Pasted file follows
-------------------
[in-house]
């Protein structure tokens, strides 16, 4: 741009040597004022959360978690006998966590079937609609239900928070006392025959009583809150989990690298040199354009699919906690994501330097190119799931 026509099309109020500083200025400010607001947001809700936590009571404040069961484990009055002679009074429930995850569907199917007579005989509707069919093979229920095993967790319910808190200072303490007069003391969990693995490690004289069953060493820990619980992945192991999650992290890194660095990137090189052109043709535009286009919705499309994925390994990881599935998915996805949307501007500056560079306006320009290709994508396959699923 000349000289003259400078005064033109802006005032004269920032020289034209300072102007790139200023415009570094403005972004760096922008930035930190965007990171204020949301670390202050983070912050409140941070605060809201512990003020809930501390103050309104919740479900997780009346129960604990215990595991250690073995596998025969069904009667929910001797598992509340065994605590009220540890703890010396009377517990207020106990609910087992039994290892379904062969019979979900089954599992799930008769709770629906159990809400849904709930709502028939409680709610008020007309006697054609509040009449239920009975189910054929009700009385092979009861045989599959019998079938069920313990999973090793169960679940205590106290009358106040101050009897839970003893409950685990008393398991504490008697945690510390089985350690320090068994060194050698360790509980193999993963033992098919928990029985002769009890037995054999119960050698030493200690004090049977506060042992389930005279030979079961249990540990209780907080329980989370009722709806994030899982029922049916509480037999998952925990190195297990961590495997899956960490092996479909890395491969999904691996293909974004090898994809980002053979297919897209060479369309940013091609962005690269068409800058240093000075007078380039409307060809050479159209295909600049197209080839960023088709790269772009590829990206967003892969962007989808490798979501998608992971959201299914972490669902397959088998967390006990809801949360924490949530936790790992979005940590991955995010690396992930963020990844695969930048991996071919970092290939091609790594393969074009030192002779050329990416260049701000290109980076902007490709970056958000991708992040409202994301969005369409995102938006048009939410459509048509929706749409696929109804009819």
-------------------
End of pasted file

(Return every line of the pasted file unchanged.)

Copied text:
[in-house]
């Protein structure tokens, strides 16, 4: 741009040597004022959360978690006998966590079937609609239900928070006392025959009583809150989990690298040199354009699919906690994501330097190119799931 026509099309109020500083200025400010607001947001809700936590009571404040069961484990009055002679009074429930995850569907199917007579005989509707069919093979229920095993967790319910808190200072303490007069003391969990693995490690004289069953060493820990619980992945192991999650992290890194660095990137090189052109043709535009286009919705499309994925390994990881599935998915996805949307501007500056560079306006320009290709994508396959699923 000349000289003259400078005064033109802006005032004269920032020289034209300072102007790139200023415009570094403005972004760096922008930035930190965007990171204020949301670390202050983070912050409140941070605060809201512990003020809930501390103050309104919740479900997780009346129960604990215990595991250690073995596998025969069904009667929910001797598992509340065994605590009220540890703890010396009377517990207020106990609910087992039994290892379904062969019979979900089954599992799930008769709770629906159990809400849904709930709502028939409680709610008020007309006697054609509040009449239920009975189910054929009700009385092979009861045989599959019998079938069920313990999973090793169960679940205590106290009358106040101050009897839970003893409950685990008393398991504490008697945690510390089985350690320090068994060194050698360790509980193999993963033992098919928990029985002769009890037995054999119960050698030493200690004090049977506060042992389930005279030979079961249990540990209780907080329980989370009722709806994030899982029922049916509480037999998952925990190195297990961590495997899956960490092996479909890395491969999904691996293909974004090898994809980002053979297919897209060479369309940013091609962005690269068409800058240093000075007078380039409307060809050479159209295909600049197209080839960023088709790269772009590829990206967003892969962007989808490798979501998608992971959201299914972490669902397959088998967390006990809801949360924490949530936790790992979005940590991955995010690396992930963020990844695969930048991996071919970092290939091609790594393969074009030192002779050329990416260049701000290109980076902007490709970056958000991708992040409202994301969005369409995102938006048009939410459509048509929706749409696929109804009819």